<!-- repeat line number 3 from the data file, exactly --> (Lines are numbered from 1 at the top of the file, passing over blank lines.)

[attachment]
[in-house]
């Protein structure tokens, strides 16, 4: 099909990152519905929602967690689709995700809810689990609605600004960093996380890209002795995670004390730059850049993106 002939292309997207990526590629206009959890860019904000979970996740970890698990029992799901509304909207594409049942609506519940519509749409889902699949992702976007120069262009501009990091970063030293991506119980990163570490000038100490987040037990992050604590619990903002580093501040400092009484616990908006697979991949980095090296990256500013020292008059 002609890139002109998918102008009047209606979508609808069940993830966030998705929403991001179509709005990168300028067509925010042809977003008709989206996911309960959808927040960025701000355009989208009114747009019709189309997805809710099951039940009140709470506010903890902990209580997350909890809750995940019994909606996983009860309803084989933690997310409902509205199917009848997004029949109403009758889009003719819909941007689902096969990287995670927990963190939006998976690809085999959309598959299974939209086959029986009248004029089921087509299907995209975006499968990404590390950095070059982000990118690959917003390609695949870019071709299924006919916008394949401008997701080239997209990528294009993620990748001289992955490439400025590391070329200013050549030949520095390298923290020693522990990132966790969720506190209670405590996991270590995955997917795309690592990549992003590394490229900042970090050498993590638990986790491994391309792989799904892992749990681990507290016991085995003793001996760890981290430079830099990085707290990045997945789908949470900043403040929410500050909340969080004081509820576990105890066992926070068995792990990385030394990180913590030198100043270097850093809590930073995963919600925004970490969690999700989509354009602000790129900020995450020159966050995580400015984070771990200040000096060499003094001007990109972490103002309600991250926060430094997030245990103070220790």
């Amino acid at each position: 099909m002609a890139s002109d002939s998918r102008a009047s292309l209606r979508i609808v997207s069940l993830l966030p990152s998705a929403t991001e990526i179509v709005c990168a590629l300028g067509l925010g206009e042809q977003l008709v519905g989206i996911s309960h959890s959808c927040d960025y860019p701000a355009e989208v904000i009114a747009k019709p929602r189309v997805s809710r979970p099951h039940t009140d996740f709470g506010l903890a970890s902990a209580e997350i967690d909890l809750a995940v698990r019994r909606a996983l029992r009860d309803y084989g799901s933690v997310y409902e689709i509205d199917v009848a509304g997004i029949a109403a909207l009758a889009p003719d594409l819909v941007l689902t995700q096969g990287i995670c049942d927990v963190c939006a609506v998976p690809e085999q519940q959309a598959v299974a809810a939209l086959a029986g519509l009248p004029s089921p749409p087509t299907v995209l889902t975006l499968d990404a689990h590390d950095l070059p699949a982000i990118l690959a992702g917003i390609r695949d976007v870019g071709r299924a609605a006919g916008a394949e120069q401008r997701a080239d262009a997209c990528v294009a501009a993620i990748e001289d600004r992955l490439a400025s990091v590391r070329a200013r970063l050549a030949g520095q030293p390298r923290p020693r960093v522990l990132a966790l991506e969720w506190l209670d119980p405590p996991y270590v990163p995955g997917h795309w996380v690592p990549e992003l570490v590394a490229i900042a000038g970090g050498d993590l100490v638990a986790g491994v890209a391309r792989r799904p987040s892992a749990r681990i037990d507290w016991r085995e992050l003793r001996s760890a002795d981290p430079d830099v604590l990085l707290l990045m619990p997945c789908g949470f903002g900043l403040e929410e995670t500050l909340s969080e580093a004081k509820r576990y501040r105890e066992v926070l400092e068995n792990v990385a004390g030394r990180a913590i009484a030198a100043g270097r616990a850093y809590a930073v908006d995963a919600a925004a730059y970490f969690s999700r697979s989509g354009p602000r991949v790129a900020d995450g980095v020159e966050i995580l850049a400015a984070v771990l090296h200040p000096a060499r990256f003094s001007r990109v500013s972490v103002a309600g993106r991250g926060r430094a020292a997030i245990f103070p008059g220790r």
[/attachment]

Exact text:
């Amino acid at each position: 099909m002609a890139s002109d002939s998918r102008a009047s292309l209606r979508i609808v997207s069940l993830l966030p990152s998705a929403t991001e990526i179509v709005c990168a590629l300028g067509l925010g206009e042809q977003l008709v519905g989206i996911s309960h959890s959808c927040d960025y860019p701000a355009e989208v904000i009114a747009k019709p929602r189309v997805s809710r979970p099951h039940t009140d996740f709470g506010l903890a970890s902990a209580e997350i967690d909890l809750a995940v698990r019994r909606a996983l029992r009860d309803y084989g799901s933690v997310y409902e689709i509205d199917v009848a509304g997004i029949a109403a909207l009758a889009p003719d594409l819909v941007l689902t995700q096969g990287i995670c049942d927990v963190c939006a609506v998976p690809e085999q519940q959309a598959v299974a809810a939209l086959a029986g519509l009248p004029s089921p749409p087509t299907v995209l889902t975006l499968d990404a689990h590390d950095l070059p699949a982000i990118l690959a992702g917003i390609r695949d976007v870019g071709r299924a609605a006919g916008a394949e120069q401008r997701a080239d262009a997209c990528v294009a501009a993620i990748e001289d600004r992955l490439a400025s990091v590391r070329a200013r970063l050549a030949g520095q030293p390298r923290p020693r960093v522990l990132a966790l991506e969720w506190l209670d119980p405590p996991y270590v990163p995955g997917h795309w996380v690592p990549e992003l570490v590394a490229i900042a000038g970090g050498d993590l100490v638990a986790g491994v890209a391309r792989r799904p987040s892992a749990r681990i037990d507290w016991r085995e992050l003793r001996s760890a002795d981290p430079d830099v604590l990085l707290l990045m619990p997945c789908g949470f903002g900043l403040e929410e995670t500050l909340s969080e580093a004081k509820r576990y501040r105890e066992v926070l400092e068995n792990v990385a004390g030394r990180a913590i009484a030198a100043g270097r616990a850093y809590a930073v908006d995963a919600a925004a730059y970490f969690s999700r697979s989509g354009p602000r991949v790129a900020d995450g980095v020159e966050i995580l850049a400015a984070v771990l090296h200040p000096a060499r990256f003094s001007r990109v500013s972490v103002a309600g993106r991250g926060r430094a020292a997030i245990f103070p008059g220790r």